So just what might Cosmopolitanism be? One recent study manages to catalogue over two hundred meanings of the idea, but is far from complete and misses out the idea of cosmopolitan sexualities entirely. So very many have tried to answer this question that it may help briefly to hear what just a few of them have to say. It is just a small selection from many. Thus, for the Ghanian-American philosopher Kwame Anthony Appiah, it is a ‘universal concern and respect for legitimate difference’. For the Swedish anthropologist Ulf Hannez, it is ‘a mode of managing meaning .. a willingness to engage with the other .. It entails an intellectual and aesthetic openness toward divergent cultural experiences, a search for contrasts rather than uniformity .. an ability to make one’s way into other cultures, through listening, looking, intuiting and reflecting’. For the German sociologist Ulrich Beck (who is at the forefront of sociological writers in this field) we have arrived at the ‘cosmopolitan moment’ as an emergent and distinctive feature of modernity: ‘the human condition has itself become cosmopolitan’. For him, we live with the mélange: where ‘local, national, ethnic, religious and cosmopolitan cultures and traditions interpenetrate, interconnect and intermingle – cosmopolitanism without provincialism is empty, provincialism without cosmopolitanism is blind’ He examines the need for boundaries, the growing sense of ‘boundary-lessness’ and the importance of common bonds and collective life in a world of individual differences. For the British sociologist, Robert Fine, cosmopolitanism is bound up deeply with international law and human rights. Indeed, cosmopolitanism is both ‘a determinate social form’ that ‘reconfigures’ a whole sphere of (potentially contradictory) rights as well as being a ‘form of consciousness that involves an understanding of the concept of cosmopolitanism and a capacity to develop the concept in imaginative and reflexive’. He sees it as both outlook (a way of seeing the world) and a condition (an existing form of the world). And finally, for the influential liberal international, Jewish, feminist philosopher from the USA, Martha Nussbaum, it raises the issue of a ‘decent world culture’ and a world moral community.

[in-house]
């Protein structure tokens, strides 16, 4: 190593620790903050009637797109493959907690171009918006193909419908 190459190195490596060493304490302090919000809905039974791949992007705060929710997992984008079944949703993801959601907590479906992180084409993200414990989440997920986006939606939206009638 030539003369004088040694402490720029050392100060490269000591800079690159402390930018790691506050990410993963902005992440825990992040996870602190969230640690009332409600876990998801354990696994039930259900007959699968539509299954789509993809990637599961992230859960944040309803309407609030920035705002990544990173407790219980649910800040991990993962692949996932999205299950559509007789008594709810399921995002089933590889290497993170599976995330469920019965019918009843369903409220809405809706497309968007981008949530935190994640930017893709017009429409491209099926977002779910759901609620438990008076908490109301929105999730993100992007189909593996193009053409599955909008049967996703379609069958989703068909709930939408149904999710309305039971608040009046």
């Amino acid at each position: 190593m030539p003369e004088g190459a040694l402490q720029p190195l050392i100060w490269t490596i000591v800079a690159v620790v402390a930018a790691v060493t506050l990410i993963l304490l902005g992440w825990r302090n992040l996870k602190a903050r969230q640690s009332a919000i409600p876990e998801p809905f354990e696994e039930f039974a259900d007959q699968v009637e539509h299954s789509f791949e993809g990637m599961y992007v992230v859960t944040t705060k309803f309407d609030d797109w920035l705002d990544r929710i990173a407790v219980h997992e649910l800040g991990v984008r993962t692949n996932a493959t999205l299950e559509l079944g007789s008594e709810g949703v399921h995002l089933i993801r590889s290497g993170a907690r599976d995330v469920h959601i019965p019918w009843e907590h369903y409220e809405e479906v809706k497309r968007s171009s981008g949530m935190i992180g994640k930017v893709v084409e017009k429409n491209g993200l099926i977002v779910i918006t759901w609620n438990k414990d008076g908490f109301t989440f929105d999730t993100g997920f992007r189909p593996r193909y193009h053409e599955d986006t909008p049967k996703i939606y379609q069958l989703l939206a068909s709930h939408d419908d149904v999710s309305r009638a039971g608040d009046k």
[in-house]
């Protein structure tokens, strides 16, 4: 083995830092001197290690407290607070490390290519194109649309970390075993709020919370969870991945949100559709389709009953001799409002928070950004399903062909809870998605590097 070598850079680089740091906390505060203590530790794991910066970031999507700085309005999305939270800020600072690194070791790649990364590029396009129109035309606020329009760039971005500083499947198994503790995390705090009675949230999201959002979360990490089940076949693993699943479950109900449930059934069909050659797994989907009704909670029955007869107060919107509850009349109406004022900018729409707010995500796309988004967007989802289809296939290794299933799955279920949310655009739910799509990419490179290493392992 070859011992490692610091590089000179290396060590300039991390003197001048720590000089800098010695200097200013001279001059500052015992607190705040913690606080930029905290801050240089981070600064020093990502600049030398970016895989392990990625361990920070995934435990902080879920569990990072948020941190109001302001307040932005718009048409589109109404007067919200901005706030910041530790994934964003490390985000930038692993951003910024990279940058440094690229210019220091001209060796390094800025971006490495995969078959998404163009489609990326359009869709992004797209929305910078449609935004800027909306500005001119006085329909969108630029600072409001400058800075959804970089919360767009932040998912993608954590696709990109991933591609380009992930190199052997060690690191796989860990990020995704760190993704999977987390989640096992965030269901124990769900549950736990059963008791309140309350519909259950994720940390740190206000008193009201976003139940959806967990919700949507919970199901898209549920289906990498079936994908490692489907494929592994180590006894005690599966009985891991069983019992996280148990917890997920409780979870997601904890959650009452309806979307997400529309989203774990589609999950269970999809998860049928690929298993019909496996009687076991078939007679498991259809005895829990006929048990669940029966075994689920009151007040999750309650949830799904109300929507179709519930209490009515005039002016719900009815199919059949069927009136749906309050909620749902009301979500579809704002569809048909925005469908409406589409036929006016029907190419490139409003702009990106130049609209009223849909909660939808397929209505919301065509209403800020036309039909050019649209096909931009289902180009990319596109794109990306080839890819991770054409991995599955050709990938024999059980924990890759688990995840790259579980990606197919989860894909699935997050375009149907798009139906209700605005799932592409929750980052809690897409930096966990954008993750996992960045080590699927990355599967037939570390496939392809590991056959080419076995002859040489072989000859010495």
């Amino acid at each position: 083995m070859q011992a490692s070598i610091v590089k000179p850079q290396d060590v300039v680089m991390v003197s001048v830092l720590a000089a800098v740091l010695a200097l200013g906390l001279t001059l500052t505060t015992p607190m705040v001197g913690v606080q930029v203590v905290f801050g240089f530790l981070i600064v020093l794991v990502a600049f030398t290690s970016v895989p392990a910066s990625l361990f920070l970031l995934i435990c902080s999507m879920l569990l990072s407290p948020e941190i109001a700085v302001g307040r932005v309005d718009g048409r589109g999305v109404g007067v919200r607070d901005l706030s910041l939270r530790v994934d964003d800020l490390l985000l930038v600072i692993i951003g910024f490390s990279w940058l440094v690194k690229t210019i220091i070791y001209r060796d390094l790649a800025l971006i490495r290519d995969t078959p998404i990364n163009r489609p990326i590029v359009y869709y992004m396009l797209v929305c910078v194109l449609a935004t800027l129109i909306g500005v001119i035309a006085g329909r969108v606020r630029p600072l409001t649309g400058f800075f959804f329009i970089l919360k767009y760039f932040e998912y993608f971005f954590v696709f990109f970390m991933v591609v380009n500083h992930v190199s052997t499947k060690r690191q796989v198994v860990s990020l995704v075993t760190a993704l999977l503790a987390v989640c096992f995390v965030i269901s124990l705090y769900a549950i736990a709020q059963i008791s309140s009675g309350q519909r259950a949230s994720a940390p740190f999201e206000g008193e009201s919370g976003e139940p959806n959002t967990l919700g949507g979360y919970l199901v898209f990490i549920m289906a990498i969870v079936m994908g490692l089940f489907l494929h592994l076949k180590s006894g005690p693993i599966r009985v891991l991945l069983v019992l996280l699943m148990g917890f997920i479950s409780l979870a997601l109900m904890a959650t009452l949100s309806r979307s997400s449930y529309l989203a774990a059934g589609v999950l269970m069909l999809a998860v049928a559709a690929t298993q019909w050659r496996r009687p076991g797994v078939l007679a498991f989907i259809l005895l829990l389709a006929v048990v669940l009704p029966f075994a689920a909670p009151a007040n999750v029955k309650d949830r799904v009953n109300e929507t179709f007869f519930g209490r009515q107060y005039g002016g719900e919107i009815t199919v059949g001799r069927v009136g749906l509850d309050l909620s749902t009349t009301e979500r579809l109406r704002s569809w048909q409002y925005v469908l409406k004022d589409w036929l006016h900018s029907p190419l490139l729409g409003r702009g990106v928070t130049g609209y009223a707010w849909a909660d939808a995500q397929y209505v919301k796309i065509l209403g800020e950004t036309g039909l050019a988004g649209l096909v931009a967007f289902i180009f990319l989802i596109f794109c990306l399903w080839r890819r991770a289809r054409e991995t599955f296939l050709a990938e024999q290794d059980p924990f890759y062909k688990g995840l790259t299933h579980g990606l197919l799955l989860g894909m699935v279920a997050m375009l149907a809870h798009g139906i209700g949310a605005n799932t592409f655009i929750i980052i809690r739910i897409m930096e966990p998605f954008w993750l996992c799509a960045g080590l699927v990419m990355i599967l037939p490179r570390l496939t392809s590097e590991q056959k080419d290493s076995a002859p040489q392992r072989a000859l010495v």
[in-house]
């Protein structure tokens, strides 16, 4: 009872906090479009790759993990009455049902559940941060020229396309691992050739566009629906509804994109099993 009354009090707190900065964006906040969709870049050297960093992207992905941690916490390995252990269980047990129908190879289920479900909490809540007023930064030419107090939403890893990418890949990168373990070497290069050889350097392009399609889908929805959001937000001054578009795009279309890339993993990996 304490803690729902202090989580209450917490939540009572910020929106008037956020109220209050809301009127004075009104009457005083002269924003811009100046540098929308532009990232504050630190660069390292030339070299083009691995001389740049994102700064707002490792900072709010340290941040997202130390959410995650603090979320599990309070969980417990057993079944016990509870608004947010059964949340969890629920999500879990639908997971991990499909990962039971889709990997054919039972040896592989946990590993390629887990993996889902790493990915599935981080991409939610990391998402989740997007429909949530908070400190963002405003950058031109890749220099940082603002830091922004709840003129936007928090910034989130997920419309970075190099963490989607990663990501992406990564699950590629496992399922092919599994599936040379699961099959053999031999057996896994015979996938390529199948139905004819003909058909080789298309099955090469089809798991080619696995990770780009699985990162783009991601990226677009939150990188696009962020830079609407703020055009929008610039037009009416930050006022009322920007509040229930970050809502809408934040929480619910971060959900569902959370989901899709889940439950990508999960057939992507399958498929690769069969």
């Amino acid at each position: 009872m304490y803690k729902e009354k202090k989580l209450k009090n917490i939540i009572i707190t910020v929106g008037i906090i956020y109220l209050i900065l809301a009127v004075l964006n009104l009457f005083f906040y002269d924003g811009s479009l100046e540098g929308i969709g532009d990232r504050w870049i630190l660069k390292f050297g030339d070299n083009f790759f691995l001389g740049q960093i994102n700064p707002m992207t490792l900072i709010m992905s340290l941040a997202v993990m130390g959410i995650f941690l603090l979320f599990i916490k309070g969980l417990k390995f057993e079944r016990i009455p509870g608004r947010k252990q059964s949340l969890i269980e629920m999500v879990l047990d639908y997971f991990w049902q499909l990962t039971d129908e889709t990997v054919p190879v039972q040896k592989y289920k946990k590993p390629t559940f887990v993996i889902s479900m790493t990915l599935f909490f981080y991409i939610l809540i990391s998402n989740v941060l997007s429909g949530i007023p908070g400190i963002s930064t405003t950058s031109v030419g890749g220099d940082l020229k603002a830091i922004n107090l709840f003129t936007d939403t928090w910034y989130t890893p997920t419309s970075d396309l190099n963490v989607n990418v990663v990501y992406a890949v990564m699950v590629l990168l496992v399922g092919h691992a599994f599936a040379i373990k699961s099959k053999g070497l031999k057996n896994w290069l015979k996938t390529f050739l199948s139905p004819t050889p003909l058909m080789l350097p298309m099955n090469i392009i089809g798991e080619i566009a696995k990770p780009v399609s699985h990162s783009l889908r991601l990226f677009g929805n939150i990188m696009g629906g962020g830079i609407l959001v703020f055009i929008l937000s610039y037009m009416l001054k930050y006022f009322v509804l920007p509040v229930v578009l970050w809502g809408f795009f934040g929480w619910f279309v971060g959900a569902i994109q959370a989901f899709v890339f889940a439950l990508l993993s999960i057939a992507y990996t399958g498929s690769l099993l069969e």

So many speak of cosmopolitanism, even as they disagree. At base, they raise questions of differences and solidarity: of both human belonging and living with strangers. It asks how we can live with our closest family, community and nation, while simultaneously recognising and living with other different families, communities and nations. They ponder how we can live together with our common humanity, in spite of ourselves and in spite of our specific local differences?
( The quotes come from: Appiah,2006:xv; Hannerz: 1996:103; Beck 2006:7 Fine, p 111, 134; Nussbaum, 2006:324)